Review of Hemolytic Anemias based on Smear


Moffitt Pearls 8.15.17 – Anaphylaxis and Drug Reactions

Case Summary:

Thank you to Karen for presenting a mystery case of a young man with hx of asthma, seasonal allergies and eczema p/w perioral edema, itching and profound hypotension concerning for anaphylaxis! We discussed the importance of early therapy for anaphylaxis, drug reaction patterns and the possibility of serum sickness in the setting of Bactrim exposure and the atypical nature of her presentation.


Key Pearls

  1. Anaphylaxis is a Type 1 IgE mediated hypersensitivity reaction that usually occurs within in minutes of an allergen exposure.
    • Volume and IM epinephrine are mainstays of therapy and should NOT be delayed.
  2. Drug reactions are often delayed days to weeks from drug exposure (make sure to review a log) and are mediated by Type IV hypersensitivity.
  3. Angioedema may be manifested by IgE mediated (Type I Hypersensitivity) drug reaction
    • IgE-mediated reactions tend to become more severe & progress toward anaphylaxis (Bactrum as in our case) upon re-exposure to causative agent


Classification of Allergic Reactions

Type Description Mechanism Clinical Features
I Anaphylactic Usually IgE dependent release of vasoactive substances (histamine, prostaglandins and leukotrienes) Anaphylaxis (definition below), Angioedema, urticarial, GI Sx and bronchospasm
II Antibody (AB)-dependent cytotoxicity Antigen/Haptan associated with cell binds AB -> cell/tissue damage Hemolytic anemia, Interstitial nephritis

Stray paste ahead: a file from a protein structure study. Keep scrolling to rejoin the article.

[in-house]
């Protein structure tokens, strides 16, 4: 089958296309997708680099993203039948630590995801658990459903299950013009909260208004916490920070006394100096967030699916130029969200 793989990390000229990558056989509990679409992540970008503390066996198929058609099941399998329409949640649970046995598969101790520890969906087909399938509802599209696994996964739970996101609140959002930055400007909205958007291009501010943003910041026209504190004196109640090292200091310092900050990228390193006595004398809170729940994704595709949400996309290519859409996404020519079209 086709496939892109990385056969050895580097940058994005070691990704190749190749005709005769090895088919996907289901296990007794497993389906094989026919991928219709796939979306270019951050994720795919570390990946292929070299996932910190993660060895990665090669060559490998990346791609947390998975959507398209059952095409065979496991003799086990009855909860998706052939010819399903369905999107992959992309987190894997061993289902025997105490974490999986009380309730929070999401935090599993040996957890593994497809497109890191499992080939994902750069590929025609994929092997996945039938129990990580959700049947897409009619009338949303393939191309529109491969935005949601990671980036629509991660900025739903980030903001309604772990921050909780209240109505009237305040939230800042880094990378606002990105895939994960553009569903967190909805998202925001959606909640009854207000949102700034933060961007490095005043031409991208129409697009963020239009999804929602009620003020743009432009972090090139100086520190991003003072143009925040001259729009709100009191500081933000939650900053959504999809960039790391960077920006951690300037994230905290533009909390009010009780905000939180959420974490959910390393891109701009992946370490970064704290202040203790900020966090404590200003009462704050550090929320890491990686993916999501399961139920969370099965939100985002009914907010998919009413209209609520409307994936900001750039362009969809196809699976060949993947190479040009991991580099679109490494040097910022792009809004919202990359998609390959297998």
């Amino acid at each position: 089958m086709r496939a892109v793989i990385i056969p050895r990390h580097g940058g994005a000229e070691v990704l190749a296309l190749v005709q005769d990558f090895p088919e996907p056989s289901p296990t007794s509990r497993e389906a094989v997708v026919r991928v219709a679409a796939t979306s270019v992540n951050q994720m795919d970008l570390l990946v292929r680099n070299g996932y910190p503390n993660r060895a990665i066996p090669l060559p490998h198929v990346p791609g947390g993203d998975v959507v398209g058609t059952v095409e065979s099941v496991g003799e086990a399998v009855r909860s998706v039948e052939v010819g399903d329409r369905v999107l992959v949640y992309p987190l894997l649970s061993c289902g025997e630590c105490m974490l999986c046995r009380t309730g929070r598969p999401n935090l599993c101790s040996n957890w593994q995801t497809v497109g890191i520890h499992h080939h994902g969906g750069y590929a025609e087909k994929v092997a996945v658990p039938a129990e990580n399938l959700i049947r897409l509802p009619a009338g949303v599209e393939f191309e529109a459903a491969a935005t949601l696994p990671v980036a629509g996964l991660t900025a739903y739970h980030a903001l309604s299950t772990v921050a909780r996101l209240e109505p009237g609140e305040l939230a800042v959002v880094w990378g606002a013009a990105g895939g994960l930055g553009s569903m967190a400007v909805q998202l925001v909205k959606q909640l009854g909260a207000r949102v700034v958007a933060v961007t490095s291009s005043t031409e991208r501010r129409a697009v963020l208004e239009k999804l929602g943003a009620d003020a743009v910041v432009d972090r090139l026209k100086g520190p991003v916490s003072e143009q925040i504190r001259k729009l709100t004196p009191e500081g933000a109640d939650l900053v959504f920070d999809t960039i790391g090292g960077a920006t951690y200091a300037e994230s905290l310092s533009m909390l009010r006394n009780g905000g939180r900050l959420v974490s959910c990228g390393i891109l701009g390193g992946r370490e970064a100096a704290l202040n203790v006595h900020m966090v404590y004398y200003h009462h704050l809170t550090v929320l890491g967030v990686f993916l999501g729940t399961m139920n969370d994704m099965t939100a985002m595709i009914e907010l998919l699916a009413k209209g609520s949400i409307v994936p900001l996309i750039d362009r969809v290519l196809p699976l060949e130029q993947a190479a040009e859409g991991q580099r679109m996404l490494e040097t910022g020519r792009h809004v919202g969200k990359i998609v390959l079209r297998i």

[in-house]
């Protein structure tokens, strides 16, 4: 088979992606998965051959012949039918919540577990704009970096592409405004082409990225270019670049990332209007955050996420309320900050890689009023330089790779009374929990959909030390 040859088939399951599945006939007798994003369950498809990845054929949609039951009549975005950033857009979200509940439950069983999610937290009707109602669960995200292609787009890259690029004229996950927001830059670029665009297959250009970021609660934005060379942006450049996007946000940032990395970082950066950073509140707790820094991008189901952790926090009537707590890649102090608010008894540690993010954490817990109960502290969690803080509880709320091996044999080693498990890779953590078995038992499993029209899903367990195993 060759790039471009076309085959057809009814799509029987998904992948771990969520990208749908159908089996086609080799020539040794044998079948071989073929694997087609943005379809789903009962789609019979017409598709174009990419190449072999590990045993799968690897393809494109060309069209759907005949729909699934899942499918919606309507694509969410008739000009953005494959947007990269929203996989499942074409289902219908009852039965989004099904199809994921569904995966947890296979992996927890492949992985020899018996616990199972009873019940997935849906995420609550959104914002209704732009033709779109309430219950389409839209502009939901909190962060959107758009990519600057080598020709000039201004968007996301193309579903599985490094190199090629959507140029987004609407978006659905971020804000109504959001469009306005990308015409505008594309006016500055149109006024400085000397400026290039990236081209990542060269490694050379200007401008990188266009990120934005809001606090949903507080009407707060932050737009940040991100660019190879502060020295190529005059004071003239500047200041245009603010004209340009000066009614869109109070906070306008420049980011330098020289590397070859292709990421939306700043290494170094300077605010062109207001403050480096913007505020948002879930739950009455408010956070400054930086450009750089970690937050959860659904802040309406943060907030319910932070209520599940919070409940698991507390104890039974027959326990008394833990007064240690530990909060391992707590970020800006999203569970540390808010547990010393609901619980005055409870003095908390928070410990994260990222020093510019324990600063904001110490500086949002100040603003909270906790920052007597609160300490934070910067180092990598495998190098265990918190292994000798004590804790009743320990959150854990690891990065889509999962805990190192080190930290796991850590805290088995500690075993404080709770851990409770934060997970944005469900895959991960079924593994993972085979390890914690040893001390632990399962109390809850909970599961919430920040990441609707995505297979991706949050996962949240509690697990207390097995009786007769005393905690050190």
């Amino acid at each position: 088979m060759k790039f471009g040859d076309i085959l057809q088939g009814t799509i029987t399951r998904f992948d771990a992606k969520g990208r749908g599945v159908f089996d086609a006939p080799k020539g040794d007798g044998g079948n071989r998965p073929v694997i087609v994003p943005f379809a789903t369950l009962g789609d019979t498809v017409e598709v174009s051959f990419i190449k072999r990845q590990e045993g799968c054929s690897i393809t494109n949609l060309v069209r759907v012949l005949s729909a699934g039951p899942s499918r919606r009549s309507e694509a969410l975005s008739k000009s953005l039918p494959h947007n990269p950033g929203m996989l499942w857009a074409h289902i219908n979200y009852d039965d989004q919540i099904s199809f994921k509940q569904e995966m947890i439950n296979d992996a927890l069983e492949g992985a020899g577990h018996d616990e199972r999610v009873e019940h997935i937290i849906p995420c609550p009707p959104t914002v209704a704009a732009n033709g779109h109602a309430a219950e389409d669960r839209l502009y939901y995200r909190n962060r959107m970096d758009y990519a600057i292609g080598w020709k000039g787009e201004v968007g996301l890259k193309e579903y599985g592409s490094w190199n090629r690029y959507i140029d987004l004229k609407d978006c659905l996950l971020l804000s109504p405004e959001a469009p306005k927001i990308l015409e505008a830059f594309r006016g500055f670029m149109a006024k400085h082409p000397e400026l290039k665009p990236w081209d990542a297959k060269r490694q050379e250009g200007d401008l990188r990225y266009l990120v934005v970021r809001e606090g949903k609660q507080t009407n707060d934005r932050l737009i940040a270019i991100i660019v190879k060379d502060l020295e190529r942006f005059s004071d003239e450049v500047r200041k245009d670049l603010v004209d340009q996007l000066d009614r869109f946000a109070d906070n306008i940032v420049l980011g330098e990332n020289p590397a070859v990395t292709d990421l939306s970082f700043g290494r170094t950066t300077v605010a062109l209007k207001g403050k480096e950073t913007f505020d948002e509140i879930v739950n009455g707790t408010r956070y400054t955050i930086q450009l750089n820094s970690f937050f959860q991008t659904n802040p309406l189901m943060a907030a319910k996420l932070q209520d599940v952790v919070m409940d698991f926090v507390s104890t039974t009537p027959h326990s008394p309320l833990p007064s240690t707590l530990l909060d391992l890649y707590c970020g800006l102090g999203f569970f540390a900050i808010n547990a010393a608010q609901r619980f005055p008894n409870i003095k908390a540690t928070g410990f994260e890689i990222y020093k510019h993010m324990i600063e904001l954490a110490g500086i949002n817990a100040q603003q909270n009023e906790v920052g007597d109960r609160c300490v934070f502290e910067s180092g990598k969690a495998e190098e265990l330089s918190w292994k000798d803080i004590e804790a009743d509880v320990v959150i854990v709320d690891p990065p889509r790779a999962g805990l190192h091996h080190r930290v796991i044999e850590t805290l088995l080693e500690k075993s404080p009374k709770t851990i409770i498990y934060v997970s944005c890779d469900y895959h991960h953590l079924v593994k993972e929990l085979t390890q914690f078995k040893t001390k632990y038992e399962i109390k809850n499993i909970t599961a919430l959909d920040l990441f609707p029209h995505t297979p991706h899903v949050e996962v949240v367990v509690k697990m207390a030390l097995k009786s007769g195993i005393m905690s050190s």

III Immune Complex Disease Formation of Antigen-Antibody (AB) Complexes Causes damage Serum Sickness
IV Cell-mediated or Delayed Hypersensitivity Antigen sensitizes T cells, then mediates tissue injury Delayed dermatitis or drug reaction

Drug Reaction Patterns Discussed

SJS (< 10 % body surface area)/TEN (>30% body surface area)

  • Mucosal involvement required, occurs usually within 8 weeks of drug exposure


  • Systemic involvement (fever, adenopathy elevated LFTs) driven by eosinophilia; Reaction begins 2-6 weeks after exposure to offending drug


  • Reaction often occurs 48-72 hours after drug exposure

Fixed Drug Eruption

  • Usually without mucosal involvement, occurs anytime – days to weeks after drug exposure


  • >90% of body surface area involved; ddx wide and includes drugs ~ 20% cases and malignancy (Cutaneous T-cell lymphoma)



Moffitt Pearls – 8.11.17 – Saddle Nose Deformity, Upper GI Bleeding &Munchausen Syndrome

Thank you to HH and Neil for both presenting today! HH first presented a mini case of a patient who came in for a gout flare that was found to have a saddle nose deformity.

Neil then presented the interesting case of a young woman with a hx of gastric ulcers presented with epigastric pain and hematemesis who after extensive work-up including CT and EGD was found to have Munchausen syndrome!************************************************************************************

Key Pearls

  1. The differential diagnosis for saddle nose deformity falls into the classic triad of infectious, inflammatory and malignancy per table below.
  2. 80% of upper GU bleeds are due to four causes: peptic ulcer disease (35%), esophagogastric varices (30%), esophagitis (10%) and Mallory-Weiss tears (~5%).
  3. The management strategy for a pt. w/ munchausen syndrome is VERY difficult, but should include a single provider (w/ help from psychiatry) and goal to limit interventions + discuss diagnosis with patient in a supportive manner.